Ageing population a global problem: RBA

11_Ageing population a global problem RBA

Jason Cadden


(Australian Associated Press)

The increasing number of retirees in parts around the world and record low interest rate are a problem for the global economy.

Reserve Bank governor Glenn Stevens says while many believe the US Federal Reserve is likely to raise its interest rate next month the pace of subsequent increases are likely to be slow.

Meanwhile, central banks in Japan and Europe which also have an ageing population are a long way from considering an interest rate rise.

He added that China’s working age population is also shrinking as people move into retirement.

Mr Stevens said the problem with an ageing population was that there were less people in jobs causing a drag on the economy and the ability to pay welfare and public health care costs.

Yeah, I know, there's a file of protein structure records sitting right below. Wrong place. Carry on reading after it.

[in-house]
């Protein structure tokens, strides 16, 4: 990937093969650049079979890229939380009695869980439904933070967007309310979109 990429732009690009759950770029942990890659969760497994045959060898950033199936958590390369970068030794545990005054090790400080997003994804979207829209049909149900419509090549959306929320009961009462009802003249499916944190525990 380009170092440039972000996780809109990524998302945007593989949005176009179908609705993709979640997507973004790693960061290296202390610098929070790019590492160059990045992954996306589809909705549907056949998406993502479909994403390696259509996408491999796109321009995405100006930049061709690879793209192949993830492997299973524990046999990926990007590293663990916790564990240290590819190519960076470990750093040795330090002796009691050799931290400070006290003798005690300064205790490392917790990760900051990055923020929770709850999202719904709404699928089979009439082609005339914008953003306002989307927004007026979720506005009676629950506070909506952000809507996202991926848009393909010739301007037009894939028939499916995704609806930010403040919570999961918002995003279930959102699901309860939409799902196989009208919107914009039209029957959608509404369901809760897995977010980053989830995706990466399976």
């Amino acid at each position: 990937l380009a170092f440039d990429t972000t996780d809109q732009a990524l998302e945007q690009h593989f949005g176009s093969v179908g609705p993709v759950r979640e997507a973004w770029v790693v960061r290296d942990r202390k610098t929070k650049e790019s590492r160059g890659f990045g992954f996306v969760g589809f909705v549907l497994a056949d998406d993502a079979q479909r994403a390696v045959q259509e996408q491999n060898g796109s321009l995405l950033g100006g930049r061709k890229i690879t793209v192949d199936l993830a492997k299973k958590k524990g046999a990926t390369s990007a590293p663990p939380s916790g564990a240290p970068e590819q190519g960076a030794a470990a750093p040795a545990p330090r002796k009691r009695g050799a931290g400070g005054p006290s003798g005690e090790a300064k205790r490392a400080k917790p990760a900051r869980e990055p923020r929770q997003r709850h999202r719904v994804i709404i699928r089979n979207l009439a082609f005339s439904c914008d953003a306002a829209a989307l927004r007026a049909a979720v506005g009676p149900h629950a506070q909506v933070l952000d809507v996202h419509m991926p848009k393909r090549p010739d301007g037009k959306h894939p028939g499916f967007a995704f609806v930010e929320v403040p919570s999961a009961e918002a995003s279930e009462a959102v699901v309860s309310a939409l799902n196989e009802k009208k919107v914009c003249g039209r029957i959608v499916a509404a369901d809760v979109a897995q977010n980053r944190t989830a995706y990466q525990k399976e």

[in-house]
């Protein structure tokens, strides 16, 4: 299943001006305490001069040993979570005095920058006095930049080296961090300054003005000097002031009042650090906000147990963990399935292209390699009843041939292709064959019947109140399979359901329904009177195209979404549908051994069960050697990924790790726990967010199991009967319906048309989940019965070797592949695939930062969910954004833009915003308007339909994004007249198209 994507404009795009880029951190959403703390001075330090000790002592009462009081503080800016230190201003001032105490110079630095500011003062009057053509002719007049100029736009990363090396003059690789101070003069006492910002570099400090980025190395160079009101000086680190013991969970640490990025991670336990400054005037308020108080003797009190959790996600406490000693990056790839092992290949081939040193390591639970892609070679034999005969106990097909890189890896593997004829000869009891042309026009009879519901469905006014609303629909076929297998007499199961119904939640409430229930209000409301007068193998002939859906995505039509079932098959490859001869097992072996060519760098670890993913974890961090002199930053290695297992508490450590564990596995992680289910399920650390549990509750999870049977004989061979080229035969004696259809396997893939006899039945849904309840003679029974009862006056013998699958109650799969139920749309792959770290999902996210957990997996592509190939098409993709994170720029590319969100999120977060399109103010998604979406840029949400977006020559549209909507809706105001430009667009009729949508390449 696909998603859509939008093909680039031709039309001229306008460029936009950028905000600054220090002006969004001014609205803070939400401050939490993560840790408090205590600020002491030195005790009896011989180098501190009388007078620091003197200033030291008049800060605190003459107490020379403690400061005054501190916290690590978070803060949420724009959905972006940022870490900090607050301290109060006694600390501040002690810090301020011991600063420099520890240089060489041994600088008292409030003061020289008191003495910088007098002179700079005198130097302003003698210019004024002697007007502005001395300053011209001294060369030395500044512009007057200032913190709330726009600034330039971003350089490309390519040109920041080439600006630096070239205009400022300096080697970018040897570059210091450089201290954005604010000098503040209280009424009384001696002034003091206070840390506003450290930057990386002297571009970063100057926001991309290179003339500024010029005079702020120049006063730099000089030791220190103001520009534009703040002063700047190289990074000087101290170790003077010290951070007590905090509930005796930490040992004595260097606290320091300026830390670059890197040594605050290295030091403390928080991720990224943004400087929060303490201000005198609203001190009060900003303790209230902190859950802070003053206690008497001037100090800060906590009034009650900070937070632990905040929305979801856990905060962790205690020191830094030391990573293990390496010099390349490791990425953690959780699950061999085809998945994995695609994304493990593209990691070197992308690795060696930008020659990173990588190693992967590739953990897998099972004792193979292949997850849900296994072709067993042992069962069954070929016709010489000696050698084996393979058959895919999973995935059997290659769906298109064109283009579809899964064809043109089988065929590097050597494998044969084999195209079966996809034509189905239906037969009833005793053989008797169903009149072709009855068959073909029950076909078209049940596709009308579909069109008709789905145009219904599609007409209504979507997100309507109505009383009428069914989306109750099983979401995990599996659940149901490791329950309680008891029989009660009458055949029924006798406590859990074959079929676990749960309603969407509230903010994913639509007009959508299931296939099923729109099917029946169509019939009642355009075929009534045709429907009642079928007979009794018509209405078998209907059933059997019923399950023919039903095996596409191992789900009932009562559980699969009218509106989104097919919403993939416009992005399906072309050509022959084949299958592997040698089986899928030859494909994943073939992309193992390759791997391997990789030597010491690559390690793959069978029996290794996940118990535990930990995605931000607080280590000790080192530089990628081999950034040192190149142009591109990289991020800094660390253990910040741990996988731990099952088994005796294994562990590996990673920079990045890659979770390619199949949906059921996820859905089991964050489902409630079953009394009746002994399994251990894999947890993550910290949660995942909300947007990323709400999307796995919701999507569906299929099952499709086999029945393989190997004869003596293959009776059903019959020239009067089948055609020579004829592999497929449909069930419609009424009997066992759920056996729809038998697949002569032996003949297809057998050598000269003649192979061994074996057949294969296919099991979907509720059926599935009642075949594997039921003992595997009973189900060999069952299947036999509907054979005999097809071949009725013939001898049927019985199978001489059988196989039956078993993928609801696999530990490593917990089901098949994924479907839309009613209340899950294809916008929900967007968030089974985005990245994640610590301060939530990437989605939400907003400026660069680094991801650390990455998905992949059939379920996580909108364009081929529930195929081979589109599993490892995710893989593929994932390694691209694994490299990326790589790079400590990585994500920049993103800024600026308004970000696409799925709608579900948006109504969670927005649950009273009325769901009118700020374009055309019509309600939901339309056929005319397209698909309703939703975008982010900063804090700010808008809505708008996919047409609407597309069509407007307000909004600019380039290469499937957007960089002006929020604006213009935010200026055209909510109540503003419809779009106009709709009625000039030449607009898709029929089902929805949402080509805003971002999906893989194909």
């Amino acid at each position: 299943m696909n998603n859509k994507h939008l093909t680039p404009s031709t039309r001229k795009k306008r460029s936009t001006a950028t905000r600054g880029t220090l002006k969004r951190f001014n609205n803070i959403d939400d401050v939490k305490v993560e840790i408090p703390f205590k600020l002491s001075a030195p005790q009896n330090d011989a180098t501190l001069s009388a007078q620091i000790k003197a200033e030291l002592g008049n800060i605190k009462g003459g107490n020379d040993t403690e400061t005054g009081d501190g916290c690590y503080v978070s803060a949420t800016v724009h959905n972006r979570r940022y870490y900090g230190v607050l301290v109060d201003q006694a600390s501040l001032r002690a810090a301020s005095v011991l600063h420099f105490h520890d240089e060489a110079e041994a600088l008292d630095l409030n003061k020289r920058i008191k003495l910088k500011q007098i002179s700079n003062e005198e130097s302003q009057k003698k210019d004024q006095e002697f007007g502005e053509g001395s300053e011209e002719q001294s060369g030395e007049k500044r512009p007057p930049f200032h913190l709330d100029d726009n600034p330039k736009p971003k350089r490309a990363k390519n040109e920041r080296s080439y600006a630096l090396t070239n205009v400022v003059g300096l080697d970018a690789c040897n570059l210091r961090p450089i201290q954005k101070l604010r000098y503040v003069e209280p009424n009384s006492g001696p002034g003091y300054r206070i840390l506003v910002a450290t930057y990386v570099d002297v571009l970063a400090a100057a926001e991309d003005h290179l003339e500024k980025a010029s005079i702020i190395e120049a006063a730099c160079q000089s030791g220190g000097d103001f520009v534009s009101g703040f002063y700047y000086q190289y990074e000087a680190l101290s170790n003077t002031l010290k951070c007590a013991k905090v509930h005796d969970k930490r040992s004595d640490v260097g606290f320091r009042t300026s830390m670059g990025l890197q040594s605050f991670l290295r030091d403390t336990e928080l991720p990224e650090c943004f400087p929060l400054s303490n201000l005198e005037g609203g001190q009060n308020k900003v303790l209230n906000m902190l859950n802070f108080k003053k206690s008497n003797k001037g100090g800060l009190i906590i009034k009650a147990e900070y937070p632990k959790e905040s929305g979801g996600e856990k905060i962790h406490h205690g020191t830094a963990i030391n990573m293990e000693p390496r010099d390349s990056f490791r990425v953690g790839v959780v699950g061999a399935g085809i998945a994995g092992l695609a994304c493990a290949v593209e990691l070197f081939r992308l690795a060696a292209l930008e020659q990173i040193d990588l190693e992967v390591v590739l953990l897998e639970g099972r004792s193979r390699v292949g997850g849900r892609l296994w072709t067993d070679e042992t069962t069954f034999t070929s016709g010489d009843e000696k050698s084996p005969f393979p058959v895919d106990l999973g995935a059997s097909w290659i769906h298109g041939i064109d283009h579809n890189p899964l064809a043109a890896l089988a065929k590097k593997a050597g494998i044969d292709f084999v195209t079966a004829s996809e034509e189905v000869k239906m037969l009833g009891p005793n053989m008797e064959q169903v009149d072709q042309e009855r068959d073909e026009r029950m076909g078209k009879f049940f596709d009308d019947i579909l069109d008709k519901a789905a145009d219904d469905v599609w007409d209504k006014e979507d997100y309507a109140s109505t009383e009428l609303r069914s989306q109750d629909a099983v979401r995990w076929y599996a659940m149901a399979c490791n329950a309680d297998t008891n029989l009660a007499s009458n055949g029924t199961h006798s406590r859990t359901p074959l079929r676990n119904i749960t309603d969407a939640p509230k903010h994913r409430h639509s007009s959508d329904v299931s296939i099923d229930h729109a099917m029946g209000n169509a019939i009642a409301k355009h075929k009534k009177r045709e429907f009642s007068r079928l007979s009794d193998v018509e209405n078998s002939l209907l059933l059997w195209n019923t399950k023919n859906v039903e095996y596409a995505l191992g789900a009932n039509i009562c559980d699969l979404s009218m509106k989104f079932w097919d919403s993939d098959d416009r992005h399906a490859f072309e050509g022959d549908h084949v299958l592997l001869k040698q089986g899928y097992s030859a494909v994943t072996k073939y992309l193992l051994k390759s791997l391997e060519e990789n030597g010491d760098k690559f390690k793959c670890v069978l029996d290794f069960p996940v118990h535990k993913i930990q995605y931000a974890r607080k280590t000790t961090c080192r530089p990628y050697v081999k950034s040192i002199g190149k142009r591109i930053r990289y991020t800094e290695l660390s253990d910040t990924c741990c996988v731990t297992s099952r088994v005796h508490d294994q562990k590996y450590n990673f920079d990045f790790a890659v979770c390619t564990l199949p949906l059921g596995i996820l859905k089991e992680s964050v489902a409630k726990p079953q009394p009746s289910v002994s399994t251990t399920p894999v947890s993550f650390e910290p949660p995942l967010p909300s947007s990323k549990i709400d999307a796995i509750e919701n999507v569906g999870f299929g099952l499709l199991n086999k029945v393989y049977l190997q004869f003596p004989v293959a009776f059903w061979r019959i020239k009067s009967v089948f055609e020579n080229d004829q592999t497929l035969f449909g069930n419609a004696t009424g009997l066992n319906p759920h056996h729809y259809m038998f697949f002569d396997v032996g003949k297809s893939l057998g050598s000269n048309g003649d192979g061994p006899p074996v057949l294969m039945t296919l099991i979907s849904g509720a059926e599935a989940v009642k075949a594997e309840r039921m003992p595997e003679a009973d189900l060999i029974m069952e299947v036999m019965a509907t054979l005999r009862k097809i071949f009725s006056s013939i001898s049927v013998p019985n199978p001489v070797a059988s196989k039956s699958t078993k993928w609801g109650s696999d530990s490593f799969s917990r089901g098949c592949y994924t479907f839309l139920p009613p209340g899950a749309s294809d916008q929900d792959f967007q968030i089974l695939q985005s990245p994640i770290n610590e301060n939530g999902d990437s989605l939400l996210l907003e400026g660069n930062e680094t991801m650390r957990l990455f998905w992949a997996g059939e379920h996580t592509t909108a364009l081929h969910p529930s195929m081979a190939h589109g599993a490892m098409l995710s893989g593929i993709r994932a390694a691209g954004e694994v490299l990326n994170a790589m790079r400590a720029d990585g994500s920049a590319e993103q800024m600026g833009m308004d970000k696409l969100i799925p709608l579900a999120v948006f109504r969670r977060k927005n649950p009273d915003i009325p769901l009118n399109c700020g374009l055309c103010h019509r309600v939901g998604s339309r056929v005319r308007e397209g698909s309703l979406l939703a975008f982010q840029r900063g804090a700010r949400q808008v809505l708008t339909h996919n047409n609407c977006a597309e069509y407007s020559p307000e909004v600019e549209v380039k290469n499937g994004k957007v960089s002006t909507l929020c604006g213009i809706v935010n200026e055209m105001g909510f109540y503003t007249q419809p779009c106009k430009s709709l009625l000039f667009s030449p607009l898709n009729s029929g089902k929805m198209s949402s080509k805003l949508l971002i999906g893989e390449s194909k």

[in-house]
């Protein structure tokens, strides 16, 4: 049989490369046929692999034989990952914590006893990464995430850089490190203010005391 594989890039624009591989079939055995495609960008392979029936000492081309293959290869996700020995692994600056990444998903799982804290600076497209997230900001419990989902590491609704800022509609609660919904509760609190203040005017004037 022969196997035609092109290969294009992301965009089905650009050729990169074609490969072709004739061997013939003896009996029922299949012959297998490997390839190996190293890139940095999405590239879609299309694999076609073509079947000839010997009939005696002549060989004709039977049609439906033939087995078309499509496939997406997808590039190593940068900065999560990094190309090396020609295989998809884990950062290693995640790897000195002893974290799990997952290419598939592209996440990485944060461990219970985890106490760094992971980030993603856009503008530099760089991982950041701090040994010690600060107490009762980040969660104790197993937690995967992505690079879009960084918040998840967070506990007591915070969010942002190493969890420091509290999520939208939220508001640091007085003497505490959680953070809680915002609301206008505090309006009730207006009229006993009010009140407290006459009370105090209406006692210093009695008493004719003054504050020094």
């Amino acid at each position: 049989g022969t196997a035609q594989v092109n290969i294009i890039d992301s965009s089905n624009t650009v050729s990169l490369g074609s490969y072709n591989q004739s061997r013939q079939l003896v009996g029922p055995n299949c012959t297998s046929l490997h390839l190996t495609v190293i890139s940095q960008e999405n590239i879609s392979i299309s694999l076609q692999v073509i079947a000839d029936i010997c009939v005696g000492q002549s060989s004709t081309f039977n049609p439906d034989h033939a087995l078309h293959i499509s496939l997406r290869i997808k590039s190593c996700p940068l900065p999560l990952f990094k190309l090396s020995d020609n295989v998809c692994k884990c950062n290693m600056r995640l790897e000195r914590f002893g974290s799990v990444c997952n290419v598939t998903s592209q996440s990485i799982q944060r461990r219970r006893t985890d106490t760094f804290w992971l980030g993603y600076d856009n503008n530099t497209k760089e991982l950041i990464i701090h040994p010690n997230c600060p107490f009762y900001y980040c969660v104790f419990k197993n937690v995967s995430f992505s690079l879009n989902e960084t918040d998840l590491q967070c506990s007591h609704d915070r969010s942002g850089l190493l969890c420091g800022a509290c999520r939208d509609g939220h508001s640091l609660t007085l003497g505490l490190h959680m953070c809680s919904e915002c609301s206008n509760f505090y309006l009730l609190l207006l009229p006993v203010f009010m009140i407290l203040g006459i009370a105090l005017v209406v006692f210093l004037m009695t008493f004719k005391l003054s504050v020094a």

“Instead of five or six people for every retired person there’s two or two and a half,” he said.

“It may be that jobs will be robotised … in the long run we may need that to some extent.”

Mr Stevens says the share of services in most economies will continue to increase with health and aged care obvious areas for expansion because of an ageing population.

“The thing we have to most grapple with is to make our children more productive so they can earn enough to pay the taxes and help the capital return to keep us in our dotage,” he said.

Mr Stevens said continued low interest rates around the world would make it hard for people to fund their retirement.

“In a low interest rate world, the problems of providing retirement incomes will become ever more prominent,” he said.

“Overall, in a world where a higher proportion of the population wants to be retired and living – even if only in part – off the return on their savings, those returns are likely, all other things equal, to be lower.

“And there are more of such people, living longer.”


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